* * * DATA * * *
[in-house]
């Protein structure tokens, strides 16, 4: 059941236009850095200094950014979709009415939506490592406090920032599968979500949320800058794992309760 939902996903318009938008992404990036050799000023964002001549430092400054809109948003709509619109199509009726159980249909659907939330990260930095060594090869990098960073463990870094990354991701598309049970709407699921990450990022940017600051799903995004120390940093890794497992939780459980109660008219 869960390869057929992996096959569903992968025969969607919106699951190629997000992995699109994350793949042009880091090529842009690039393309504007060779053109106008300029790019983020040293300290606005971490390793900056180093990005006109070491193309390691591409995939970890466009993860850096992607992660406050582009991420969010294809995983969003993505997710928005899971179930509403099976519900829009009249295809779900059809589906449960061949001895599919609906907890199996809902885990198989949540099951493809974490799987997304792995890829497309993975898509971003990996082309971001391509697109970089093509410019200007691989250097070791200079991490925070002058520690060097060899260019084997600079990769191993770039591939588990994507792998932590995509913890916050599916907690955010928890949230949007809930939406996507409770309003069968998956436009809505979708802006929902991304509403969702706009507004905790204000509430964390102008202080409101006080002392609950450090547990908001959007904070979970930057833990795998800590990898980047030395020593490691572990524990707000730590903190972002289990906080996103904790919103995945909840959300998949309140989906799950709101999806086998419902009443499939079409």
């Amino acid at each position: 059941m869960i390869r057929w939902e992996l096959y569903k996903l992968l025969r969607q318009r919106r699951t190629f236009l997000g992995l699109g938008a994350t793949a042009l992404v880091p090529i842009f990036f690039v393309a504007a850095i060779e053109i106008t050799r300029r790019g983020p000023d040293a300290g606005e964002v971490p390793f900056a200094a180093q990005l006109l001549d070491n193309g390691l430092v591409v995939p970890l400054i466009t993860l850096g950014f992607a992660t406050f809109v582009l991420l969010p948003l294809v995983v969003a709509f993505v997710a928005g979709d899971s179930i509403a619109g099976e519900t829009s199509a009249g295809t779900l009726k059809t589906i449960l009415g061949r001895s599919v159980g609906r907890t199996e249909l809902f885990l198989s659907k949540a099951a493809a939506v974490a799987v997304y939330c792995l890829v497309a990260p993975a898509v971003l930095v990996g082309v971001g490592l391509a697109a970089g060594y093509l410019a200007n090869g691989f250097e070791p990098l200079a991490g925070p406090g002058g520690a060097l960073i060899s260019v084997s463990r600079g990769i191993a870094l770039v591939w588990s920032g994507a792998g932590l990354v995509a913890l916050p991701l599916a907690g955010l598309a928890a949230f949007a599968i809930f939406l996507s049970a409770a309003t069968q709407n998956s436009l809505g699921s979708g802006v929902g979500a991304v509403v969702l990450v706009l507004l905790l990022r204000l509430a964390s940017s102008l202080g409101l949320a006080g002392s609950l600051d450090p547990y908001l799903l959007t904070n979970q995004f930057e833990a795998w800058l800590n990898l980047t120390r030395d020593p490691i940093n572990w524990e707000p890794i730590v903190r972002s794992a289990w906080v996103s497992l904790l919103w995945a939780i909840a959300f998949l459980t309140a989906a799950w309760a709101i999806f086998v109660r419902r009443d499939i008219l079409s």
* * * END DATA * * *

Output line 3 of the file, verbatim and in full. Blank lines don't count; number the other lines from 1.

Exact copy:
């Amino acid at each position: 059941m869960i390869r057929w939902e992996l096959y569903k996903l992968l025969r969607q318009r919106r699951t190629f236009l997000g992995l699109g938008a994350t793949a042009l992404v880091p090529i842009f990036f690039v393309a504007a850095i060779e053109i106008t050799r300029r790019g983020p000023d040293a300290g606005e964002v971490p390793f900056a200094a180093q990005l006109l001549d070491n193309g390691l430092v591409v995939p970890l400054i466009t993860l850096g950014f992607a992660t406050f809109v582009l991420l969010p948003l294809v995983v969003a709509f993505v997710a928005g979709d899971s179930i509403a619109g099976e519900t829009s199509a009249g295809t779900l009726k059809t589906i449960l009415g061949r001895s599919v159980g609906r907890t199996e249909l809902f885990l198989s659907k949540a099951a493809a939506v974490a799987v997304y939330c792995l890829v497309a990260p993975a898509v971003l930095v990996g082309v971001g490592l391509a697109a970089g060594y093509l410019a200007n090869g691989f250097e070791p990098l200079a991490g925070p406090g002058g520690a060097l960073i060899s260019v084997s463990r600079g990769i191993a870094l770039v591939w588990s920032g994507a792998g932590l990354v995509a913890l916050p991701l599916a907690g955010l598309a928890a949230f949007a599968i809930f939406l996507s049970a409770a309003t069968q709407n998956s436009l809505g699921s979708g802006v929902g979500a991304v509403v969702l990450v706009l507004l905790l990022r204000l509430a964390s940017s102008l202080g409101l949320a006080g002392s609950l600051d450090p547990y908001l799903l959007t904070n979970q995004f930057e833990a795998w800058l800590n990898l980047t120390r030395d020593p490691i940093n572990w524990e707000p890794i730590v903190r972002s794992a289990w906080v996103s497992l904790l919103w995945a939780i909840a959300f998949l459980t309140a989906a799950w309760a709101i999806f086998v109660r419902r009443d499939i008219l079409s």